• Al Qaeda-linked Jemaah Islamiyah (JI) has continued to recruit and operate in Indonesia despite the arrests of 160 JI members and senior leaders since 2019

  • JI has continued to grow its revenue streams through legitimate businesses and by undertaking fund-raising appeals “under the guise of humanitarian efforts directed towards the Covid-19 pandemic and overseas conflicts”

  • JI has also sent some of its members overseas for training, who have since returned to Indonesia

  • Two separate JI-linked plots were detected in Indonesia this year and last

  • These developments portend the possibility that JI is rebuilding its military capabilities and may re-engage in terrorist violence in Indonesia 

Far-right ideology, which is deemed as a major terrorism concern and a fast-growing threat overseas, “does not currently have significant traction in Southeast Asia”, ISD added in the report.

  • Yet, far-right ideology and its broader messages of ethno-religious chauvinism and anti-immigration nativism have “found resonance” with some hardline groups in this region

  • Such narratives could deepen societal fault-lines and even inspire individuals to mount acts of violence against members of other communities

  • Violence conducted by far-right extremists could also provoke retaliatory attacks from Islamist terrorist groups
     

DOMESTIC THREATS

Since 2015, 54 individuals have been dealt with under the Internal Security Act (ISA) here for terrorism-related conduct. Of these, 44 are self-radicalised individuals, comprising 32 Singaporeans and 12 foreigners, ISD said.

This meant that self-radicalisation of people, who could turn to easily available objects that can be used as weapons, is still the predominant threat to Singapore.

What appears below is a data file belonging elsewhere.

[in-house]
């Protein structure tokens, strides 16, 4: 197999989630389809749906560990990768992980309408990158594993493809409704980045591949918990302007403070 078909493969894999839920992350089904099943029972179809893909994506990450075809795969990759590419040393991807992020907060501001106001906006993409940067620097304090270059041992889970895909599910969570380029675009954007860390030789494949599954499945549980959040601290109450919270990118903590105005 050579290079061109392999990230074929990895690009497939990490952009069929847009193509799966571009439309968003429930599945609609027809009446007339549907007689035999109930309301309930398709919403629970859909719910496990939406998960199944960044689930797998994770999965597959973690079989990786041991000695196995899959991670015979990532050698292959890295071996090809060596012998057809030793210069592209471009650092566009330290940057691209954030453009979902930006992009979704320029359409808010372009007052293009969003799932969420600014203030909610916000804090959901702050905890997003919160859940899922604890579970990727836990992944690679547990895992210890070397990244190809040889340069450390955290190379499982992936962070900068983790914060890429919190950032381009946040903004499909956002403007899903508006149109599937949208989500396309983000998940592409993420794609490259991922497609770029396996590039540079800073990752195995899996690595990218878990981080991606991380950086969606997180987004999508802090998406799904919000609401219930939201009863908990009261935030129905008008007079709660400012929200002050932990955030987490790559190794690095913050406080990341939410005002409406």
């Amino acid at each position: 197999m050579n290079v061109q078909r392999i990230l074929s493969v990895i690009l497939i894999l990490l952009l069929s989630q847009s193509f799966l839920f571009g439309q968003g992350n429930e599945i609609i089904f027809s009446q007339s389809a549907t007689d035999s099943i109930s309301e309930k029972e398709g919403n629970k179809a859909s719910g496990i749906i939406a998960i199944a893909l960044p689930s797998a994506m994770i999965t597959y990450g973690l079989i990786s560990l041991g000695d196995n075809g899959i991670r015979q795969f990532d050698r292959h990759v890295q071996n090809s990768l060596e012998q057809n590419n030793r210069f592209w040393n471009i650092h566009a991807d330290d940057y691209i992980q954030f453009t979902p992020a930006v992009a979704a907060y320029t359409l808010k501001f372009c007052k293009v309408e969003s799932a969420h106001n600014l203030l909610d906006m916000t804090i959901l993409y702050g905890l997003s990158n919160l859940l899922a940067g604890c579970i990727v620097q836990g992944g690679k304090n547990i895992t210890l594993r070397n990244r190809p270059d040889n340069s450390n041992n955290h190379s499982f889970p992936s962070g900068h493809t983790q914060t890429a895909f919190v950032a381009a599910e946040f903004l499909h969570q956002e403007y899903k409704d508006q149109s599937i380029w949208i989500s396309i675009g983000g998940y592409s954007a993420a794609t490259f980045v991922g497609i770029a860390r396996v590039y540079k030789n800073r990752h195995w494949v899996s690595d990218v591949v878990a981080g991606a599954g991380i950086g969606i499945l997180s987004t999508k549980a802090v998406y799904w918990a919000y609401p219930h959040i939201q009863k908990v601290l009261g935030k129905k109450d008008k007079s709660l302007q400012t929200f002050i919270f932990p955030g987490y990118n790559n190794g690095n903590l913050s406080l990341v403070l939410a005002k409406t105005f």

“Furthermore, self-radicalised individuals leave little operational footprint and can mobilise to violence very quickly,” the report stated.

There were 16 people issued terrorism-related ISA orders since the previous report in January 2019. Of these, 14 were self-radicalised — 12 were Isis supporters or were inspired by the Syrian conflict.

Looking at these trends, ISD said it is evident that Isis' territorial and leadership losses have not diminished its appeal to those radicalised by its violent, apocalyptic narratives.

Far-right extremism only appeared in the single case of the 16-year-old youth plotting the mosque attacks, ISD said.

  • Besides this case, there is currently no indication that far-right extremism has gained significant traction in Singapore

  • There are no widespread expressions of Islamophobia in Singapore, the report added. Islamophobic incidents here are generally sporadic and contained

  • However, Singapore is not immune to far-right or anti-Islam ideologies, which are prevalent on social media

  • “We have to stay vigilant and take a firm stand against any rhetoric that promotes hatred or animosity towards other communities, and draw the line at the pursuit of any violent action, regardless of how it is justified,” ISD said.
     

THREAT OUTLOOK

Giving an outlook on the threat for Singapore, ISD said that the recent cases involving the two Singaporean youth who had made detailed plans and preparations to kill Muslims and Jews in Singapore, “are a sobering reminder that the threat of lone actor attacks remains very real”.

The department urged Singaporeans to be vigilant to signs of radicalisation among others and to notify the authorities if they see such signs.

A 2019 National Security Awareness Survey by the Ministry of Communications and Information found that only about half of respondents would contact the authorities if they believed that their relative or friend has been displaying signs of radicalisation, the report noted.

Possible signs of radicalisation include: 

  • Frequently surfing radical websites 

  • Posting or sharing extremist views on social media platforms, such as expressing support or admiration for terrorists or terrorist groups as well as the use of violence

  • Sharing their extremist views with friends and relatives

  • Making remarks that promote ill-will or hatred towards people of other races or religions 

  • Expressing intent to participate in acts of violence overseas or in Singapore

  • Inciting others to participate in acts of violence 

Anyone who knows or suspects that a person is radicalised should promptly contact the ISD Counter-Terrorism hotline at 1800-2626-473 (1800-2626-ISD). The identity of the informer will be protected, the department said.

Related topics

Internal Security Department terrorism ISIS far-right extremism Internal Security Act